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g4macuser
04-02-2003, 12:55 AM
i am trying to change permissions on a remote puter via ssh. i don't know the commands to change the permissions. i know the whole rwx thing but i don't know how to change the existing settings.

g4macuser
04-02-2003, 12:56 AM
oh yeah. i am the admin on that puter plus i have root access.

zed
04-02-2003, 01:23 AM
man chmod

Cheers,

--Zed :cool:

g4macuser
04-02-2003, 01:34 AM
i looked at that but i still don't understand what to do. i want to make the file have the following permissions. drwxrwxr-x so what is the command or commands i must use?

zed
04-02-2003, 01:37 AM
i want to make the file have the following permissions. drwxrwxr-x so what is the command or commands i must use?

ok well first off the d mean directory so this is not a file..

chmod 775 <name>

Will do the trick!!

1 = x
2 = w
4 = r

Cheers,

--Zed :cool:

eravau
04-02-2003, 03:47 PM
Zed's listing of the numerical equivalences was a good start...but to put them into practice...

When executing a chmod command, it is generally of the format chmod ### <filename> (where ### are three single digits). The first of the digits specifies what the owner of the file is allowed to do with it. The second digit specifies what the user group that is assigned to the file can do with it. The third digit specifies what everyone else can do with it.

These digits are where zed's 1, 2 and 4 come in. If you want one of the three sets of people (owner, group, others) to be able to execute the file (x), you'll put 1 in their position in the chmod command. If write (w), you'll put 2. If read (r), 4. So if you want the owner to be able to read, the user group to be able to read and everybody else to have no access to file.txt, you type chmod 440 file.txt.

So, you ask, where do the 7s and 5s come from if the pallette consists only of 1, 2 and 4? It comes from combining them. If you want somebody to be able to read and execue a file, then you will add the number for read (4) to the number for execute (1) and get 5. The owner will generally have a setting of 7 (read/4 + write/2 + execute/1) for any executable files...and 6 (read/4 + write/2) for non-executables.

So where do the big long drwxrwxr-x sort of strings come from? This string is divided into 4 parts. The first character is dedicated to letting you know if the file is a directory (d), has the set-UID bit set, etc. The directory (d) character is the only one you will run into on a regular basis. The next three characters tell you what the owner can do with the file: read (r), write (w), execute (x)...in that order. If there's a dash (-) in one of the positions, it means the owner doesn't have permission to perform the action that corresponds to that position in the string. The next three characters correspond in the same way to the user group permissions. And the last three, correspond in the same way to everyone else's permissions.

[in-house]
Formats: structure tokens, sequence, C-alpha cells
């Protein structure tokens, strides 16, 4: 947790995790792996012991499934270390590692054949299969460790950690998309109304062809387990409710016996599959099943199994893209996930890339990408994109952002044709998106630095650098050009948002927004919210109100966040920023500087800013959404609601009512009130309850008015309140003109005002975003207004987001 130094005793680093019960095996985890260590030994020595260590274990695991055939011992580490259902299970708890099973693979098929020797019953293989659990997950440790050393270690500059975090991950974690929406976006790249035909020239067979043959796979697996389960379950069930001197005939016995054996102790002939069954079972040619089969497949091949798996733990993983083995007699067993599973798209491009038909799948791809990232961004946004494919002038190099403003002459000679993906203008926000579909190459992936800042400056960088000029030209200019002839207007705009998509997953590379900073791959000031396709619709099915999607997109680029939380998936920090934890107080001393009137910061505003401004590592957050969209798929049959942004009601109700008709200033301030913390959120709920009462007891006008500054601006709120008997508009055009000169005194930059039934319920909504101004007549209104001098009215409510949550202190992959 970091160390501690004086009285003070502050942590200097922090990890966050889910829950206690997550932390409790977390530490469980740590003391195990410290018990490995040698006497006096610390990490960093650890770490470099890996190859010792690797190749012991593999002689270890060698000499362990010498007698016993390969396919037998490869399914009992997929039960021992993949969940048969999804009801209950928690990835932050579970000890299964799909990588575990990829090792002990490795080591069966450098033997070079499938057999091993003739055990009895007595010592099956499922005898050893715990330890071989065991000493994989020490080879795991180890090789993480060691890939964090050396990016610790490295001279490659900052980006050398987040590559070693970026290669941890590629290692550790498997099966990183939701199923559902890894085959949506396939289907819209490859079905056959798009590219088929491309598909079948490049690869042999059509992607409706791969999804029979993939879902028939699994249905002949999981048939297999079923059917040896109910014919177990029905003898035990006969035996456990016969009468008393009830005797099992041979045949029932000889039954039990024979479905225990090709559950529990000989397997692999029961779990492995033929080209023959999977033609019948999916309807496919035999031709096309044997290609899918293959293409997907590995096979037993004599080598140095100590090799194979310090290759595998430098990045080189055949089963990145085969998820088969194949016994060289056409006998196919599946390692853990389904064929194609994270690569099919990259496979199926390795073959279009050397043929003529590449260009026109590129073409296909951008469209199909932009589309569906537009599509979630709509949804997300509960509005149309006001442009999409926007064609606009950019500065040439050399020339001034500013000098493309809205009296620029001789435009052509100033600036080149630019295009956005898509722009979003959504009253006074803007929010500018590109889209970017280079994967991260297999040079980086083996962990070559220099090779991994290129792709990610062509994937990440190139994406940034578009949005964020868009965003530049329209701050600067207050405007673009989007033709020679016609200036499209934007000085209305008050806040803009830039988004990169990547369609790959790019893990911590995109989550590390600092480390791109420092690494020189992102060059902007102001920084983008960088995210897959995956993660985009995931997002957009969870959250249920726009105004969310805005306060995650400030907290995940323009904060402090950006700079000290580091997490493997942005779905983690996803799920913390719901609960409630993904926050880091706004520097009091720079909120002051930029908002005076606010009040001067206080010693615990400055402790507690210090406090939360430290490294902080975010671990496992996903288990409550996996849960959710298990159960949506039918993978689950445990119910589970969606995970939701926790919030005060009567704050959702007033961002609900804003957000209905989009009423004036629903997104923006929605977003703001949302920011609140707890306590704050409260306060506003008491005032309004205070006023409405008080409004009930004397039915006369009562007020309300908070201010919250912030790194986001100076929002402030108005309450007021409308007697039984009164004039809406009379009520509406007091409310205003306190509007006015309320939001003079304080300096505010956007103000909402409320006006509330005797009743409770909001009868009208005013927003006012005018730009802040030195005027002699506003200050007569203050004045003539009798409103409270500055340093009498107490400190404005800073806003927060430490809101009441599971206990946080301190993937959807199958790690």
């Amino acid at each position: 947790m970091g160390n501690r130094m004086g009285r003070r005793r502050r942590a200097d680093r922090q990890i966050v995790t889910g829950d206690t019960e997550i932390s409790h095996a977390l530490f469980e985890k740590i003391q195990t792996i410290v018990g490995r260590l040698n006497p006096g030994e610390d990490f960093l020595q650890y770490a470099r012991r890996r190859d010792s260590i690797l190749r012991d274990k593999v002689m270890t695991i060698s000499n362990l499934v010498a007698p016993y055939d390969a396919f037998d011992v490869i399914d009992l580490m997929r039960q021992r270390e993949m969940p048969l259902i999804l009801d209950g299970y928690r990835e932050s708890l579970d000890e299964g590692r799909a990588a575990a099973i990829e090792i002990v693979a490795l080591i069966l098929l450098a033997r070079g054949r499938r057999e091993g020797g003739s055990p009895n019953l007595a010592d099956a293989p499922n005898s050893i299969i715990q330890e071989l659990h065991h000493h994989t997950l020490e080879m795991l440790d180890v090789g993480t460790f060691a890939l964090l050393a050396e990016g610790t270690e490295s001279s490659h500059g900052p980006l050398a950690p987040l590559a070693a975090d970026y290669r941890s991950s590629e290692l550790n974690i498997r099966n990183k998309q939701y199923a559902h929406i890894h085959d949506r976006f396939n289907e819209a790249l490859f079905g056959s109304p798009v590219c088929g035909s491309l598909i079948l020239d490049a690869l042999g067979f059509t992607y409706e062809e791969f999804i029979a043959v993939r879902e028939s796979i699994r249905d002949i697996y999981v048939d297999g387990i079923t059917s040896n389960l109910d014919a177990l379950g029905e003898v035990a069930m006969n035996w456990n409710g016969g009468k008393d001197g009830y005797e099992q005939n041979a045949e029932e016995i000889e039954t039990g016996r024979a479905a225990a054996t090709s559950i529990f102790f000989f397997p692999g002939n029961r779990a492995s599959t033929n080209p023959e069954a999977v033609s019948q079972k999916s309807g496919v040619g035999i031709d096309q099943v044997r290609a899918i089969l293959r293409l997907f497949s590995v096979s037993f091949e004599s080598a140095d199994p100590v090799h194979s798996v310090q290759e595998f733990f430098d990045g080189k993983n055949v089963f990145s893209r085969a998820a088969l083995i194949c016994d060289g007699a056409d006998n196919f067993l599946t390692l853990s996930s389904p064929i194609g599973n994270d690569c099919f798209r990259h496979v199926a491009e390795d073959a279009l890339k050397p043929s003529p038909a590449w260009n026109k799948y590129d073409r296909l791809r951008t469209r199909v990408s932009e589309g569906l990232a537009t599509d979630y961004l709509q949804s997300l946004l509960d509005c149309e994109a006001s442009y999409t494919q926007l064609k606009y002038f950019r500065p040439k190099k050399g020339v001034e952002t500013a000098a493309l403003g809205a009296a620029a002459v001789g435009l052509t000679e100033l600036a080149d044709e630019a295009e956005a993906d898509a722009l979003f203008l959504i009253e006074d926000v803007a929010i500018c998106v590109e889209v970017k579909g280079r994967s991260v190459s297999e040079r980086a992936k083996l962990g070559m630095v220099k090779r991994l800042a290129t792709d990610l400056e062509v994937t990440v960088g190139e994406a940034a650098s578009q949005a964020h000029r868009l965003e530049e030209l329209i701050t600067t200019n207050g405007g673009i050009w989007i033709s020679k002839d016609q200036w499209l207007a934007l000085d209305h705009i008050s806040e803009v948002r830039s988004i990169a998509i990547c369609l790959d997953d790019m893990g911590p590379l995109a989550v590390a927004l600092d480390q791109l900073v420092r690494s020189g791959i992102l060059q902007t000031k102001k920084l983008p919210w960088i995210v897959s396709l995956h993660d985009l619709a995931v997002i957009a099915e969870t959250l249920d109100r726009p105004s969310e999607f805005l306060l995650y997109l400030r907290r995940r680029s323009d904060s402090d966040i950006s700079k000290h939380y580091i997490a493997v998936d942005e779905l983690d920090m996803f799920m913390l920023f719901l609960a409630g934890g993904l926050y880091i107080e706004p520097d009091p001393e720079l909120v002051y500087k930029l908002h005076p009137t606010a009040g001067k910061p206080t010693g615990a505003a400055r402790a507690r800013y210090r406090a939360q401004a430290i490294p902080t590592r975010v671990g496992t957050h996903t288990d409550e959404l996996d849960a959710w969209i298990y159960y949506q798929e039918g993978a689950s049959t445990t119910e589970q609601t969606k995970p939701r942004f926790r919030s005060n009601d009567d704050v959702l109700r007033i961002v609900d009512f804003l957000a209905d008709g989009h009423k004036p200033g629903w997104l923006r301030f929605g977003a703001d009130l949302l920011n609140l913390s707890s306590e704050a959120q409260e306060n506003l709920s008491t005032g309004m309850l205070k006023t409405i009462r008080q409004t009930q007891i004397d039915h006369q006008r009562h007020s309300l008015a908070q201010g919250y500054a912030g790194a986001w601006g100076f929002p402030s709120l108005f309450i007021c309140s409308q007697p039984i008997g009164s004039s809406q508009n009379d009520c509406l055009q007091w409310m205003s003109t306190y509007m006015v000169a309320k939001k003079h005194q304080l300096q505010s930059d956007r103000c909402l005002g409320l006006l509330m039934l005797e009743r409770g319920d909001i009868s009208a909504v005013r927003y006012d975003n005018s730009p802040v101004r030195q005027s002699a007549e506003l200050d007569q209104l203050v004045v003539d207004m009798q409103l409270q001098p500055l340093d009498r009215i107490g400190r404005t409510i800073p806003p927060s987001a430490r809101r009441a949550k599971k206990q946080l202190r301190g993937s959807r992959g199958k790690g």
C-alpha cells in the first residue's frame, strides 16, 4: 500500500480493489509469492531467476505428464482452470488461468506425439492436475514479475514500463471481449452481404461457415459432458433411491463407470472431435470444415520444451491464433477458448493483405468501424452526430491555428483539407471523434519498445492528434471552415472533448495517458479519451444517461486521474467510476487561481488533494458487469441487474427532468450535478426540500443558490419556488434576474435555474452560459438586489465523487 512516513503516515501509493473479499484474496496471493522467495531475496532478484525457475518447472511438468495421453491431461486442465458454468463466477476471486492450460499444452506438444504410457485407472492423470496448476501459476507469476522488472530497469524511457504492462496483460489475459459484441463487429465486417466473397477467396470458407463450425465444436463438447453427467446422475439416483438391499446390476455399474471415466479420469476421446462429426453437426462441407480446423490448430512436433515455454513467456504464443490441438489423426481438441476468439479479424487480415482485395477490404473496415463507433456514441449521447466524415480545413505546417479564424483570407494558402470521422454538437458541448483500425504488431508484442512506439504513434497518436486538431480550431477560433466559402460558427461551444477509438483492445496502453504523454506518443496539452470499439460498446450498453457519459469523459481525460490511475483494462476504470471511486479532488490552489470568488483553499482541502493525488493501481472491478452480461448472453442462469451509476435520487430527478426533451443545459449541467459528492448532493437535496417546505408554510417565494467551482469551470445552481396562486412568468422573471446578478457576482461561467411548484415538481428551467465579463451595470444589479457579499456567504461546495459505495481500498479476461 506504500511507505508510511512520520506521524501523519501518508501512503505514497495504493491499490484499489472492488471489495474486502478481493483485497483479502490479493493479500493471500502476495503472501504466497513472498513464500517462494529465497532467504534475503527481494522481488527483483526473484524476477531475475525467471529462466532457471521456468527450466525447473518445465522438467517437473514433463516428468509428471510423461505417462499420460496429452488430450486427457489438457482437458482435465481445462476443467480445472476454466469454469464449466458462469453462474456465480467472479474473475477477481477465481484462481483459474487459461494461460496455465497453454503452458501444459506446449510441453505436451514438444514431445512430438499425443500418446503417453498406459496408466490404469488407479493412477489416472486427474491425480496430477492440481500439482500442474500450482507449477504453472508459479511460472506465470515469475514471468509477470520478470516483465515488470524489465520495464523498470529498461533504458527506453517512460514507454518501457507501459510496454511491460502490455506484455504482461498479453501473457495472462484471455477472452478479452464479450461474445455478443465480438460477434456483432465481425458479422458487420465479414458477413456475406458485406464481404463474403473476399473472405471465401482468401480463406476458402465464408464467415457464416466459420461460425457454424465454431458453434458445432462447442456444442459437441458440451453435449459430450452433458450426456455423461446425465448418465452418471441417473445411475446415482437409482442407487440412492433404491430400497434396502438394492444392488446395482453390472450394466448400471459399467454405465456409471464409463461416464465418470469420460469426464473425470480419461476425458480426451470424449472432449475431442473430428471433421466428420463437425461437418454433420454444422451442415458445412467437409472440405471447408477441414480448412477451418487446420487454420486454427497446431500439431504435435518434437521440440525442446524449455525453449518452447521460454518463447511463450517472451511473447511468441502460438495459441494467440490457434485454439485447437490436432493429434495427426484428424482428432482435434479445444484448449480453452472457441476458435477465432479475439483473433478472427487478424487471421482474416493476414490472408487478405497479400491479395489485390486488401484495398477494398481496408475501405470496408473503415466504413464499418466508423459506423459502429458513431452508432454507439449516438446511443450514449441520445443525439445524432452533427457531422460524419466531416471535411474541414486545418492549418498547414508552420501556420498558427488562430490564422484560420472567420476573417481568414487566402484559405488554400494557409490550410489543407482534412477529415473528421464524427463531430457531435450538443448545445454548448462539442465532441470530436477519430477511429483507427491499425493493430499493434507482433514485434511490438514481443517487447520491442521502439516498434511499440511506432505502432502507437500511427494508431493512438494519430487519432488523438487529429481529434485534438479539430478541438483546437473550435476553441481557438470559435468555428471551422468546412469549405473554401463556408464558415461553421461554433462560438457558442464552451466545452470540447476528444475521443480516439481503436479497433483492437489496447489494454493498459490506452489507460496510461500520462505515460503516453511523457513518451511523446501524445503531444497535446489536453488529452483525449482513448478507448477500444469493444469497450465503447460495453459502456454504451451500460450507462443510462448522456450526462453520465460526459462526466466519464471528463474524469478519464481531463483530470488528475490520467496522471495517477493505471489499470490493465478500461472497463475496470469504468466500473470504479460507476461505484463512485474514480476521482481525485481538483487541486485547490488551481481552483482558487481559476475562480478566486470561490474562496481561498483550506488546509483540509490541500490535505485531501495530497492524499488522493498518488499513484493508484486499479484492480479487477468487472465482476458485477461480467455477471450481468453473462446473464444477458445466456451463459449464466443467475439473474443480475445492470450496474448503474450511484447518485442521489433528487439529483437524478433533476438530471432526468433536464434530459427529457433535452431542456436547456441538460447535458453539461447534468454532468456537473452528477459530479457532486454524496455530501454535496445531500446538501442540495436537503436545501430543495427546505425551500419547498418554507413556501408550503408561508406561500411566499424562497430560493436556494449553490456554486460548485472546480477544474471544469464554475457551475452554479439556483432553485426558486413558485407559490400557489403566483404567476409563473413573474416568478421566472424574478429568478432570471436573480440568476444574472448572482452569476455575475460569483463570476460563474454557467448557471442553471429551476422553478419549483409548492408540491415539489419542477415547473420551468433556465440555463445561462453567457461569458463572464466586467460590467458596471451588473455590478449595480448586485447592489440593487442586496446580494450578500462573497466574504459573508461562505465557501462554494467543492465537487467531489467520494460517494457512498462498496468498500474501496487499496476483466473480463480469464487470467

Knowing what these characters mean, you can also use chmod in combination with them instead of the numbers. Remember these abbreviations:


Person Abbreviations
u = user (owner)
g = group
o = others (everybody else)
a = all (all of the above, everybody)

Permission Abbreviations
r = read
w = write
x = execute

You can then use chmod to add or subtract permissions from these different people. The syntax to add permissions is:

chmod <person abbrev.>+<permission abbrev.> <file name>

For example, if you want the owner/user to have write access to file.txt, you'll just type: chmod u+w file.txt

Taking permissions away is just as simple. You just replace the plus sign (+) with a minus sign/dash (-). So to take read permission away from the group type: chmod g-r file.txt

I hope that all made sense. If you still don't quite get it, let us know. I'm sure that between zed and I we can straighten it out. = )

g4macuser
04-03-2003, 12:24 AM
thanks. that clears it up.